It’s official; Duke is now accepting undergraduate applications for the Class of 2019! You may log onto the Common Application or Universal College Application website to begin your application for admission today. The final deadline doesn’t loom yet—it’s five months away—but you can save some senior year stress by getting a start on the application during the warm, slow days of summer.
The 2014-2015 Duke application features a few changes from last year that we’d like to highlight.
1. We are excited to offer a new optional short essay prompt on the Duke writing supplement.
· Duke University seeks a talented, engaged student body that embodies the wide range of human experience; we believe that the diversity of our students makes our community stronger. If you’d like to share a perspective you bring or experiences you’ve had to help us understand you better—perhaps related to a community you belong to, your sexual orientation or gender identity, or your family or cultural background—we encourage you to do so. Real people are reading your application, and we want to do our best to understand and appreciate the real people applying to Duke. (250 words maximum)
While the twenty undergraduate admissions officers at Duke are armed with guidelines, criteria, rubrics, and historical context to ensure consistency in our collective evaluations, we aren’t computers that crunch out admission decisions on the basis of statistics alone. As we read and discuss applications, we always consider the living, breathing person behind the paper (or rather, the digital document glowing on a screen). We want to understand the people who will be friends as well as scholars here, whose unique perspectives will add dimension to the conversations on campus and who will bring their particular experiences and reflections to the Duke community.
If you think this prompt sounds similar to the first of the five Common Application essay topics, you are right. That essay allows you to discuss something important to you, in your voice, and this additional prompt opens another opportunity. We want to understand you in whole to the best of our ability, and if you wish to share an important aspect of your identity with us, it shouldn’t feel like it’s the only part of you we recognize as important. We care most about the intellectual and personal qualities a student can bring to our community.
Please, make use of this space if you have something to share beyond what the application requires, but don’t feel compelled to do so if the rest of your application reflects you as you wish to be shown. In and of itself, the presence or absence of a response to this prompt will neither improve nor harm your odds of admission.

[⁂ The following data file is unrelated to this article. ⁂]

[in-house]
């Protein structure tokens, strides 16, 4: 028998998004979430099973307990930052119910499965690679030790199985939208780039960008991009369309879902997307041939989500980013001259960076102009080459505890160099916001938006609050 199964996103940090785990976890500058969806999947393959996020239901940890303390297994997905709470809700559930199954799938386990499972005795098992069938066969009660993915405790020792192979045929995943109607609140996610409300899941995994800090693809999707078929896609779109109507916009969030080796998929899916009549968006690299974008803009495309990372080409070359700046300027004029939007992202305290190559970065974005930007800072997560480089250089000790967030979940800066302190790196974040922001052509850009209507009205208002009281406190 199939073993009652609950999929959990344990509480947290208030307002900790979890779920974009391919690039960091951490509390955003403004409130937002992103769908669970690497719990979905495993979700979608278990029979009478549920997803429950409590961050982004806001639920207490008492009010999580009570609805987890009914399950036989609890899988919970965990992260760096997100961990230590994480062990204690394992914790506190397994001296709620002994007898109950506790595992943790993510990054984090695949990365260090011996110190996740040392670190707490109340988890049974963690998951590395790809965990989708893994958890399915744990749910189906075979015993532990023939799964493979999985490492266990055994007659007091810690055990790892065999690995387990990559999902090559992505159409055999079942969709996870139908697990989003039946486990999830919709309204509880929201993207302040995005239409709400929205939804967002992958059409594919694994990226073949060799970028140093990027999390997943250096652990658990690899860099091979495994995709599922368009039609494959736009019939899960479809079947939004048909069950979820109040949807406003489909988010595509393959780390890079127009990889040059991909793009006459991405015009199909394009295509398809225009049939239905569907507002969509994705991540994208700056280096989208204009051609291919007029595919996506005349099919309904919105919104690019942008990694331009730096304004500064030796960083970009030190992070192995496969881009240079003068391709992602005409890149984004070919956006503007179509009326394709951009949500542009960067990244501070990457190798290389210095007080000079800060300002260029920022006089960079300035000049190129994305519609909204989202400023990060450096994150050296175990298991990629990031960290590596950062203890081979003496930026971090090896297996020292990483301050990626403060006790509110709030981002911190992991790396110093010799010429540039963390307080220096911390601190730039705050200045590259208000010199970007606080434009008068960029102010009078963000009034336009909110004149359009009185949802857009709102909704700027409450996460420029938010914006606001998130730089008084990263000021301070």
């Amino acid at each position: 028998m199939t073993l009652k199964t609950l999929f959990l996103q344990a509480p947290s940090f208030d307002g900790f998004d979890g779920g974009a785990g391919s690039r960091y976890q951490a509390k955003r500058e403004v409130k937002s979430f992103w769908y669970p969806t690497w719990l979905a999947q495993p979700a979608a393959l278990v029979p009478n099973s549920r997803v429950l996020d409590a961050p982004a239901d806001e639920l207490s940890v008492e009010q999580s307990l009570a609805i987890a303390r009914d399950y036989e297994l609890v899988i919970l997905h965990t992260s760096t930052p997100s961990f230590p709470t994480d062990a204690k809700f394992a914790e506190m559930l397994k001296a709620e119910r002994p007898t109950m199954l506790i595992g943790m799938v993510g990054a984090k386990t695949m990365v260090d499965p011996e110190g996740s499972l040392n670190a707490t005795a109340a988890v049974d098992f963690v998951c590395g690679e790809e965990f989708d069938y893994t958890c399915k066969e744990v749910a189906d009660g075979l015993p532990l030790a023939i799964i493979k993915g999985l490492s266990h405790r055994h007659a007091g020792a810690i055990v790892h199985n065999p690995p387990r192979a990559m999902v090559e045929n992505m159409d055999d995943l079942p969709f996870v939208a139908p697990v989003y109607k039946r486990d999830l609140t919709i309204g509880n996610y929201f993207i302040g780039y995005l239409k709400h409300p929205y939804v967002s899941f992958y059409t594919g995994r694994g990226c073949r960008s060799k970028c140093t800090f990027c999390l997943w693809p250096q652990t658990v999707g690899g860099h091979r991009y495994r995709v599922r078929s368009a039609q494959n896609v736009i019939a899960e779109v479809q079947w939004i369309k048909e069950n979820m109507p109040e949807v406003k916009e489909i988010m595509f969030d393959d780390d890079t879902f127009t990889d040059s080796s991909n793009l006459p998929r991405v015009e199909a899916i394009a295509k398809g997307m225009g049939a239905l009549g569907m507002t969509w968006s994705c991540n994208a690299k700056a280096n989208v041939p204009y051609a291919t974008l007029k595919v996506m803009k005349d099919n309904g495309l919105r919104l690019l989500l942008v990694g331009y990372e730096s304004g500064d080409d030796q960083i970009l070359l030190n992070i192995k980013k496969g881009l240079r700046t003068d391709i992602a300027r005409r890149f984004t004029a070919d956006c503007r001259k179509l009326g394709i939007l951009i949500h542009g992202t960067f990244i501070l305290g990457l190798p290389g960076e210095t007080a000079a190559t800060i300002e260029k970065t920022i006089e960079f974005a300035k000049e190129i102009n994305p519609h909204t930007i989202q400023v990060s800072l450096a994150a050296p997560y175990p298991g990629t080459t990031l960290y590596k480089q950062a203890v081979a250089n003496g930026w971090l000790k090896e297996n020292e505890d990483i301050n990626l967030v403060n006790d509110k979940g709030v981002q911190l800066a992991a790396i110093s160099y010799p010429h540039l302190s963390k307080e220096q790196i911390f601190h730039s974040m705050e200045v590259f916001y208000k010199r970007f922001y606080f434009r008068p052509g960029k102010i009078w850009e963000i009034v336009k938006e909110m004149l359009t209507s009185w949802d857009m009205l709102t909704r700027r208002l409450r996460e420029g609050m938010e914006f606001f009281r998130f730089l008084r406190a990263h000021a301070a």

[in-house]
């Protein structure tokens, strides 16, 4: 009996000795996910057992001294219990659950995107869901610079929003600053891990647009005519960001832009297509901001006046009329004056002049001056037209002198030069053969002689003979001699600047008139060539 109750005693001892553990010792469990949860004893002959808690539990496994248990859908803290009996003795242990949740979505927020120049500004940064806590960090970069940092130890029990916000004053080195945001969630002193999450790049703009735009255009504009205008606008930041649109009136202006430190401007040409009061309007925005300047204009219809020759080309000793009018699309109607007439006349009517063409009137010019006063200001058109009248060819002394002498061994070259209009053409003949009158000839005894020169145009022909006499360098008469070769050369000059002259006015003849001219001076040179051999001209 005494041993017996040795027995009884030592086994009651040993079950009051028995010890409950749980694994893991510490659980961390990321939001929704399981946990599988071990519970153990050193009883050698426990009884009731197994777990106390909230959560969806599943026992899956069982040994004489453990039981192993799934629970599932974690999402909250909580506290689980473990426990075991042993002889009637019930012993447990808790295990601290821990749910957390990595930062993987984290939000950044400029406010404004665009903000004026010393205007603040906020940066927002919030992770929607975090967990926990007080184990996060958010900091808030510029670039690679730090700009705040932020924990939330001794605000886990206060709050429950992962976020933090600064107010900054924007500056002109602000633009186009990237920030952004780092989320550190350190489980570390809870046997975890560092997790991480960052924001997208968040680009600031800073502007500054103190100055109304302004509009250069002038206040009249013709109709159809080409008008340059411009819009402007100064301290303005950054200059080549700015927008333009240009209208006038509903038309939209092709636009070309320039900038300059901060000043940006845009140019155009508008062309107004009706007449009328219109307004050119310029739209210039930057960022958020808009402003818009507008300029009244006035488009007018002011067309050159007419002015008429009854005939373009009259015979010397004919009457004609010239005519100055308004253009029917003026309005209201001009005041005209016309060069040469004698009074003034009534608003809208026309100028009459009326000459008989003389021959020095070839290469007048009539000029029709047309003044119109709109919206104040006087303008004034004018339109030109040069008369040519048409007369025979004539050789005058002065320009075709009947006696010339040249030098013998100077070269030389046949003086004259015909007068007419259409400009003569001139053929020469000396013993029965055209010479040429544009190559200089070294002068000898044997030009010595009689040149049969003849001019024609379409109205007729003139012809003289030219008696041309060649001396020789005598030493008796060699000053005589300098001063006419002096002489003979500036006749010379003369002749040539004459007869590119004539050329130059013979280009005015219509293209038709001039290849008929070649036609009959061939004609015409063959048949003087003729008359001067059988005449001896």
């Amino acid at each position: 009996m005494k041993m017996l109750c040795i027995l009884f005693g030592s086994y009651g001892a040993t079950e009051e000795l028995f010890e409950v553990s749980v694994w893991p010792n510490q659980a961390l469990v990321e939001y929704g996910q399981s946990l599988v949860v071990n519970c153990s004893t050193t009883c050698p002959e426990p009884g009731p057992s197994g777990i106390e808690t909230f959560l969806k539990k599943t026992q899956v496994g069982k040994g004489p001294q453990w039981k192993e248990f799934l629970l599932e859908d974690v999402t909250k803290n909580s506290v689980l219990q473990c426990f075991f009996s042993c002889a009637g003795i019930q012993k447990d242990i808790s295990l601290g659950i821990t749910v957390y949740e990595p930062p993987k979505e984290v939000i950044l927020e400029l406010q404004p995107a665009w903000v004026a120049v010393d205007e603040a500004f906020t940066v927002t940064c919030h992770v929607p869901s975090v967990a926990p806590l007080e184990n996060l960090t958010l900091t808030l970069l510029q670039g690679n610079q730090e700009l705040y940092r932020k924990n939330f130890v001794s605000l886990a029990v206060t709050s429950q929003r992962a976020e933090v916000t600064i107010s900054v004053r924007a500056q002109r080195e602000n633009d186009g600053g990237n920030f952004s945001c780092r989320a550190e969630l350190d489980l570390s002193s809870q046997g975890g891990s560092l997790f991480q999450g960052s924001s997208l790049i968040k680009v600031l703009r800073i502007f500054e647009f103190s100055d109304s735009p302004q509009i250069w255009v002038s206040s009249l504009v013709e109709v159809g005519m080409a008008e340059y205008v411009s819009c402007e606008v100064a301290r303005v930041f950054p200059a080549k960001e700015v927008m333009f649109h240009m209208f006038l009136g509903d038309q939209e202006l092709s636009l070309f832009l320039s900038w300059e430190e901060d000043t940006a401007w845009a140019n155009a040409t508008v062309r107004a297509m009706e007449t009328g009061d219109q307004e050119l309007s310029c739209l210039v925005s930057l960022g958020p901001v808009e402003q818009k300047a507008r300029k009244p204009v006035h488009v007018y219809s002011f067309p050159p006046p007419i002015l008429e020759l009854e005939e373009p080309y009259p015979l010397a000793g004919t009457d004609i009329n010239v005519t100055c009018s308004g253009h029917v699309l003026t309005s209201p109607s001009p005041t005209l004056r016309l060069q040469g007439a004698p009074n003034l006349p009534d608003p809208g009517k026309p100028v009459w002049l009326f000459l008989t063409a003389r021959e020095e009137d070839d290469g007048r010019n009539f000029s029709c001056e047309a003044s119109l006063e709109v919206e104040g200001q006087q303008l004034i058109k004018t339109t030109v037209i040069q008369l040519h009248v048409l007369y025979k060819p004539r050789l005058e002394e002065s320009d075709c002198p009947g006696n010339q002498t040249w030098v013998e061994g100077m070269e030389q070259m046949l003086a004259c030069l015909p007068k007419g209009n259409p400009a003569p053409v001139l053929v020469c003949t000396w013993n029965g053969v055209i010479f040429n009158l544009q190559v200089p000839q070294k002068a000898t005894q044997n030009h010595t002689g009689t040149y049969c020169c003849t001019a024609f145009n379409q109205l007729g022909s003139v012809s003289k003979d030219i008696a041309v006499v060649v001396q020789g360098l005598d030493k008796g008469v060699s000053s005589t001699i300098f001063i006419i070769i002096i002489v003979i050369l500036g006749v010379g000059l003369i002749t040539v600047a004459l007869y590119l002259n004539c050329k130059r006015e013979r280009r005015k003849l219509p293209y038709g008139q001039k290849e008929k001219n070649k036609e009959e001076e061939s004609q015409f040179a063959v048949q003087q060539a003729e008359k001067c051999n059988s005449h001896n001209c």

2. We will require a single supplemental writing response for all applicants, briefly answering a version of the question: “Why Duke?”
· If you are applying to the Pratt School of Engineering as either a first-year or transfer applicant, please discuss why you want to study engineering and why you would like to study at Duke. (150 words maximum)
· If you are applying to the Trinity College of Arts & Sciences as either a first-year or transfer applicant, please discuss why you consider Duke a good match for you. Is there something particular about Duke that attracts you? (150 words maximum)
Formerly, we required the “Why Duke?” response for applicants to the Pratt School of Engineering and offered it as an optional choice for applicants to the Trinity College of Arts and Sciences. Most students chose to answer the question, and we appreciated the responses. This question helps us understand how you envision yourself as a potential Duke student. Different facets of the university excite different students, and what piques your interest offers insight into you.
We appreciate students who are thoughtful in their choices, and a well-crafted response to this question shows your intentionality in applying to Duke. We don’t expect you to demonstrate purposefulness in other ways; we do not track campus visits, email contacts to our office, or other forms of demonstrated interest in our selection process. If you’re eager to express enthusiasm for Duke as your first choice college, specifically, you might consider applying Early Decision.
3. We will require a student’s full record of SAT or ACT testing.
Making the best admission decisions takes time, and Score Choice unfortunately slowed our ability to evaluate complete applications as many students waited until the last possible moment to see their final scores before sending any. We now require applicants to submit all existing scores by the application deadline to facilitate our review. If you test or retest after the deadline, we are always happy to update your application with any new and improved scores.
Our standardized testing requirements have not changed, and we will continue to treat test scores as we always have. We understand off-days happen, and we know it’s incredibly unlikely for lucky guessing to inflate a score in a meaningful way. We place most emphasis on the scores that most advantage an applicant, counting the highest scores as official if we receive more than one set.
To learn more about the application process and how we evaluate applications, check out our application overview page and my earlier post about Duke’s holistic review process. If you have further questions after reading these, you may also contact your regional admissions officer directly. We’re here and happy to help.
As we prepare to release admission decisions tomorrow evening, Duke’s admissions officers know that many deeply talented students are going to be crestfallen and perhaps mystified. Only 9% of Regular Decision applicants will receive the news they hope to see. For those we do not admit, an admissions officer’s words may not diminish disappointment, but I hope they can make the selection process less opaque.